CAS  PubMed  Google Scholar 

  13. 13.

    Vivek-Ananth, R. P., Rana, A., Rajan, N., Biswal, H. S. & Samal, A. In silico identification of potential natural product inhibitors of human proteases key to SARS-CoV-2 infection. Molecules 25, 3822 (2020).

  14. 14.

    Senthil Kumar, K. J. et al. Geranium and lemon essential oils and their active compounds downregulate angiotensin-converting enzyme 2 (ACE2), a SARS-CoV-2 spike receptor-binding domain, in epithelial cells. Plants 9, 770 (2020).

    PubMed Central  Google Scholar 

  15. 15.

    Song, B. K., Won, J. H. & Kim, S. Historical medical value of Donguibogam. J. Pharmacopunct. 19, 16–20 (2016).

    Google Scholar 

  16. 16.

    Ziegler, C. G. K. et al. SARS-CoV-2 receptor ACE2 is an interferon-stimulated gene in human airway epithelial cells and is detected in specific cell subsets across tissues. Cell 181, 1016–1035 (2020).

    CAS  PubMed  PubMed Central  Google Scholar 

  17. 17.

    Shin, C. Y., Lee, W. J., Lee, E. B., Choi, E. Y. & Ko, K. H. Platycodin D and D3 increase airway mucin release in vivo and in vitro in rats and hamsters. Planta Med. 68, 221–225 (2002).

    CAS  PubMed  Google Scholar 

  18. 18.

    Choi, J. H., Hwang, Y. P., Lee, H. S. & Jeong, H. G. Inhibitory effect of Platycodi Radix on ovalbumin-induced airway inflammation in a murine model of asthma. Food Chem. Toxicol. 47, 1272–1279 (2009).

    CAS  PubMed  Google Scholar 

  19. 19.

    Ishimaru, N., Maeno, T., Suzuki, M. & Maeno, T. Rapid effects of Kikyo-to on sore throat pain associated with acute upper respiratory tract infection. J. Complement Integr. Med. 11, 51–54 (2013).

    PubMed  Google Scholar 

  20. 20.

    Nyakudya, E., Jeong, J. H., Lee, N. K. & Jeong, Y. S. Platycosides from the roots of Platycodon grandiflorum and their health benefits. Prev. Nutr. Food Sci. 19, 59–68 (2014).

    CAS  PubMed  PubMed Central  Google Scholar 

  21. 21.

    Zhang, T., Yang, S., Du, J., Jinfu, Y. & Shumin, W. Platycodin D attenuates airway inflammation in a mouse model of allergic asthma by regulation NF-kappaB pathway. Inflammation 38, 1221–1228 (2015).

    CAS  PubMed  Google Scholar 

  22. 22.

    Kim, J. W. et al. Triterpenoid saponins isolated from Platycodon grandiflorum inhibit Hepatitis C virus replication. Evid. Based Complement Altern. Med. 2013, 560417 (2013).

    Google Scholar 

  23. 23.

    Zhang, M. et al. Platycodin D suppresses type 2 porcine reproductive and respiratory syndrome virus in primary and established cell lines. Viruses 10, 657 (2018).

    CAS  PubMed Central  Google Scholar 

  24. 24.

    Crawford, K. H. D. et al. Protocol and Reagents for Pseudotyping Lentiviral Particles with SARS-CoV-2 Spike Protein for Neutralization Assays. Viruses 12 (2020).

  25. 25.

    Tay, F. P., Huang, M., Wang, L., Yamada, Y. & Liu, D. X. Characterization of cellular furin content as a potential factor determining the susceptibility of cultured human and animal cells to coronavirus infectious bronchitis virus infection. Virology 433, 421–430 (2012).

    CAS  PubMed  PubMed Central  Google Scholar 

  26. 26.

    Im, K., Kim, J. & Min, H. Ginseng, the natural effectual antiviral: protective effects of Korean Red Ginseng against viral infection. J. Ginseng Res. 40, 309–314 (2016).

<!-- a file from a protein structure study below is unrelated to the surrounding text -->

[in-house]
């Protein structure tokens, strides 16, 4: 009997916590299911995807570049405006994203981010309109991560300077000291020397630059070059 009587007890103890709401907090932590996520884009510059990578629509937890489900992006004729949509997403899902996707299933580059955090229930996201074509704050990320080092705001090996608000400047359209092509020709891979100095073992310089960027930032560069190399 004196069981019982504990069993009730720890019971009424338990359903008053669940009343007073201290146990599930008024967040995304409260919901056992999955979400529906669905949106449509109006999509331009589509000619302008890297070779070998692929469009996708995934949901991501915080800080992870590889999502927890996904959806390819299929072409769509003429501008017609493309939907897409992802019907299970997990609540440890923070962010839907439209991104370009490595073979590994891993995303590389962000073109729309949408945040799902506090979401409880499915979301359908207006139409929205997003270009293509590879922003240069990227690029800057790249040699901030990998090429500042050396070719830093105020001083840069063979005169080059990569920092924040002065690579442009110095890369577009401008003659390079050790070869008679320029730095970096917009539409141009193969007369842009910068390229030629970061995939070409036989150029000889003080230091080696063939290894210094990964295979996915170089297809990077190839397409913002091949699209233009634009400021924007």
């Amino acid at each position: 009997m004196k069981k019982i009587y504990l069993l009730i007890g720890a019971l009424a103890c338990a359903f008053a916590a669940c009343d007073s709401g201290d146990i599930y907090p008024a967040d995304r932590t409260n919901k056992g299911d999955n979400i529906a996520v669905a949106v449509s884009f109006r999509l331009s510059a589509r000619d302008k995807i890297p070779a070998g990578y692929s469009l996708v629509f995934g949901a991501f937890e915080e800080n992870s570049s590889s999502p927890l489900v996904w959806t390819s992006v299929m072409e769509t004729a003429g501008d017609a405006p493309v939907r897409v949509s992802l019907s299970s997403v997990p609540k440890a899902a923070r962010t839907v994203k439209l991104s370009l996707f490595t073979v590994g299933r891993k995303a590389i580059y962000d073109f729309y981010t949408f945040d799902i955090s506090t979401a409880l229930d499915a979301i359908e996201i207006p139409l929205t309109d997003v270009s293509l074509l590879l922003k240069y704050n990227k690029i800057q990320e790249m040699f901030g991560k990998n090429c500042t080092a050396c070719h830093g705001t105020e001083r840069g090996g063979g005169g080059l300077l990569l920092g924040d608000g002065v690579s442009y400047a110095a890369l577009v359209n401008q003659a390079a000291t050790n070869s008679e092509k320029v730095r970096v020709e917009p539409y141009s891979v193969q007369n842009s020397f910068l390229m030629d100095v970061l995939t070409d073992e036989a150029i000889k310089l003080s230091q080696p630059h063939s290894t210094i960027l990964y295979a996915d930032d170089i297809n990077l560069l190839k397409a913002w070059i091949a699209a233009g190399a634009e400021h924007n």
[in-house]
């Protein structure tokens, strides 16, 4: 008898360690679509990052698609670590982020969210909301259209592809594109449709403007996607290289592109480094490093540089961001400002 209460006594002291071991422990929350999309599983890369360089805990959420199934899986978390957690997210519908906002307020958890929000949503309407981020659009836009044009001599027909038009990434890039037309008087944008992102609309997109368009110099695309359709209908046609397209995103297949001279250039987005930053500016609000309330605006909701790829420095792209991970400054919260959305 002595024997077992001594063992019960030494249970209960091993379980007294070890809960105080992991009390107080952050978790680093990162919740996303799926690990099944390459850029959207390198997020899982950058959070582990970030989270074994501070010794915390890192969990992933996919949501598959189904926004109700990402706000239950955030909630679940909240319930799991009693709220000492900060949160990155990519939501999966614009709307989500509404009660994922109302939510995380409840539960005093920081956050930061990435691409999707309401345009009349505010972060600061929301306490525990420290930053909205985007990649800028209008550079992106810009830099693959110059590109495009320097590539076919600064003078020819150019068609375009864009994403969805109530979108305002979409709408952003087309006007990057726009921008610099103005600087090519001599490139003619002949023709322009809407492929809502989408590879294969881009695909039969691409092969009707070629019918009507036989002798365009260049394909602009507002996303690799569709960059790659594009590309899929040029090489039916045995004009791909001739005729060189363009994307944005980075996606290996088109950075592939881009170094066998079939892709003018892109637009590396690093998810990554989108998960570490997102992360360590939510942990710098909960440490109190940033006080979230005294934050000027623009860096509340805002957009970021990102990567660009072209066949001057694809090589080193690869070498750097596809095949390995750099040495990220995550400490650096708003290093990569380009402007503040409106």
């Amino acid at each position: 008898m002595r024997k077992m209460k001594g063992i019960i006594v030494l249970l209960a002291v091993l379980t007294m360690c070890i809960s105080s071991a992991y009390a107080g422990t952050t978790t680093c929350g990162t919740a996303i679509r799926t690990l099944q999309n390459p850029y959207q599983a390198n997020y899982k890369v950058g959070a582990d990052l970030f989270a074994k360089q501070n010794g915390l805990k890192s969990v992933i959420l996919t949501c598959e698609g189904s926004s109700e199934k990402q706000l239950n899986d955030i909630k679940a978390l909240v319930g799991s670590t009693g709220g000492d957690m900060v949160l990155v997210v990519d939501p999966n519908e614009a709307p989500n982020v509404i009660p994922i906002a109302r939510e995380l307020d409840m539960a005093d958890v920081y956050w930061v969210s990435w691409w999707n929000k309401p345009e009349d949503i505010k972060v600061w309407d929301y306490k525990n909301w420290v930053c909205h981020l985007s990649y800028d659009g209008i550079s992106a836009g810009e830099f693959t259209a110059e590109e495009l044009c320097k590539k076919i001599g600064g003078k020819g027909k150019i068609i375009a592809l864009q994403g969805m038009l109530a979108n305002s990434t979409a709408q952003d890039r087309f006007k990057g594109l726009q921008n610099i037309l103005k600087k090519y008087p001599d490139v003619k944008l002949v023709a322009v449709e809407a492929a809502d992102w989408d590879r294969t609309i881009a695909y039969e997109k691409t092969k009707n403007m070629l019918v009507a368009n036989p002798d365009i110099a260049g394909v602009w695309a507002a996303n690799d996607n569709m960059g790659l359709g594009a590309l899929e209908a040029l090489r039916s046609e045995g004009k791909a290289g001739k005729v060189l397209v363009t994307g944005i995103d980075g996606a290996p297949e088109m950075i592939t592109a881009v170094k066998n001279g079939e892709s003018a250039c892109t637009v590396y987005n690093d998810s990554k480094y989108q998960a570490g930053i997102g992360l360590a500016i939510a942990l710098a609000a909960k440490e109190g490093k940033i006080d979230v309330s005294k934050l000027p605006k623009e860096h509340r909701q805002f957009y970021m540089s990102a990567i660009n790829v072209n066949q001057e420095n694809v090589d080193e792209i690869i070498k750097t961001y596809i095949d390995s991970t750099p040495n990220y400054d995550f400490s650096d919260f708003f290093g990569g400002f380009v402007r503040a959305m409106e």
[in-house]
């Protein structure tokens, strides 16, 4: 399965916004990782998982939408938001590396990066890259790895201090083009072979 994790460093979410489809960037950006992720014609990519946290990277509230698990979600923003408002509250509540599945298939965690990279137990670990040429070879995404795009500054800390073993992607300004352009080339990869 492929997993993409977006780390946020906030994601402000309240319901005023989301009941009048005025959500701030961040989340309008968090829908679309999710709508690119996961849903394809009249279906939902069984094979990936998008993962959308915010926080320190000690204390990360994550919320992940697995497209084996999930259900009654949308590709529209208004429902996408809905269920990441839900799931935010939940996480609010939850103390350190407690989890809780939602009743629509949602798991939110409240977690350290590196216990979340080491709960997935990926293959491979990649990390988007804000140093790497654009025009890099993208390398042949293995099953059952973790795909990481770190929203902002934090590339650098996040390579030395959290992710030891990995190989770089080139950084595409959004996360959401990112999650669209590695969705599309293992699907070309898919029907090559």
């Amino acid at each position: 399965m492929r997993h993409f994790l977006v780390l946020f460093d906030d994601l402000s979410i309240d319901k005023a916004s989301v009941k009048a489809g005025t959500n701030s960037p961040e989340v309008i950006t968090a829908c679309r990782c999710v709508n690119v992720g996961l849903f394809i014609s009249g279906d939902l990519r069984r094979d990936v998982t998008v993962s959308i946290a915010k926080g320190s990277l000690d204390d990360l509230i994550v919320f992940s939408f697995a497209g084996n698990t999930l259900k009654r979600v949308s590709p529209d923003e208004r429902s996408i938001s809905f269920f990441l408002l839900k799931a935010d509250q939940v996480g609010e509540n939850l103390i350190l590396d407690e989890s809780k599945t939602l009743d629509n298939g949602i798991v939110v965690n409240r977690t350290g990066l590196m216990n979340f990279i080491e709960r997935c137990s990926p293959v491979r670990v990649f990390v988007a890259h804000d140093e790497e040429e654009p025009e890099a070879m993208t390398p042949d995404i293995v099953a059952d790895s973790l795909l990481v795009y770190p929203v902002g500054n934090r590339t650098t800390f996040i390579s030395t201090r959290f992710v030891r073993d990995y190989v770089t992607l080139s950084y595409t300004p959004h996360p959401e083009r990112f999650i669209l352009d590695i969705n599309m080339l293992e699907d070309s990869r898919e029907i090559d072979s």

PubMed  Google Scholar 

  27. 27.

    Cinatl, J. et al. Glycyrrhizin, an active component of liquorice roots, and replication of SARS-associated coronavirus. Lancet 361, 2045–2046 (2003).

    CAS  PubMed  PubMed Central  Google Scholar 

  28. 28.

    Luo, P., Liu, D. & Li, J. Pharmacological perspective: glycyrrhizin may be an efficacious therapeutic agent for COVID-19. Int J. Antimicrob. Agents 55, 105995 (2020).

    CAS  PubMed  PubMed Central  Google Scholar 

  29. 29.

    Lan, J. et al. Structure of the SARS-CoV-2 spike receptor-binding domain bound to the ACE2 receptor. Nature 581, 215–220 (2020).

    CAS  PubMed  Google Scholar 

  30. 30.

    Zhao, H. L. et al. Cholesterol-lowering effect of platycodin D in hypercholesterolemic ICR mice. Eur. J. Pharm. 537, 166–173 (2006).

    CAS  Google Scholar 

  31. 31.

    Wang, S. et al. Cholesterol 25-hydroxylase inhibits SARS-CoV-2 and other coronaviruses by depleting membrane cholesterol. EMBO J. 39, e106057 (2020).

    CAS  PubMed  PubMed Central  Google Scholar 

  32. 32.

    Zu, S. et al. 25-Hydroxycholesterol is a potent SARS-CoV-2 inhibitor. Cell Res. 30, 1043–1045 (2020).

    CAS  PubMed  Google Scholar 

  33. 33.

    Zang, R. et al. Cholesterol 25-hydroxylase suppresses SARS-CoV-2 replication by blocking membrane fusion. Proc. Natl Acad. Sci. USA 117, 32105–32113 (2020).

    CAS  PubMed  Google Scholar 

  34. 34.

    Carstea, E. D. et al. Niemann-Pick C1 disease gene: homology to mediators of cholesterol homeostasis. Science 277, 228–231 (1997).

    CAS  PubMed  Google Scholar 

  35. 35.

    Sleat, D. E. et al. Genetic evidence for nonredundant functional cooperativity between NPC1 and NPC2 in lipid transport. Proc. Natl Acad. Sci. USA 101, 5886–5891 (2004).

    CAS  PubMed  Google Scholar 

  36. 36.

    Lu, F. et al. Identification of NPC1 as the target of U18666A, an inhibitor of lysosomal cholesterol export and Ebola infection. Elife 4, e12177 (2015).

    PubMed  PubMed Central  Google Scholar 

  37. 37.

    Salata, C., Calistri, A., Parolin, C., Baritussio, A. & Palu, G. Antiviral activity of cationic amphiphilic drugs. Expert Rev. Anti Infect. Ther. 15, 483–492 (2017).

    CAS  PubMed  PubMed Central  Google Scholar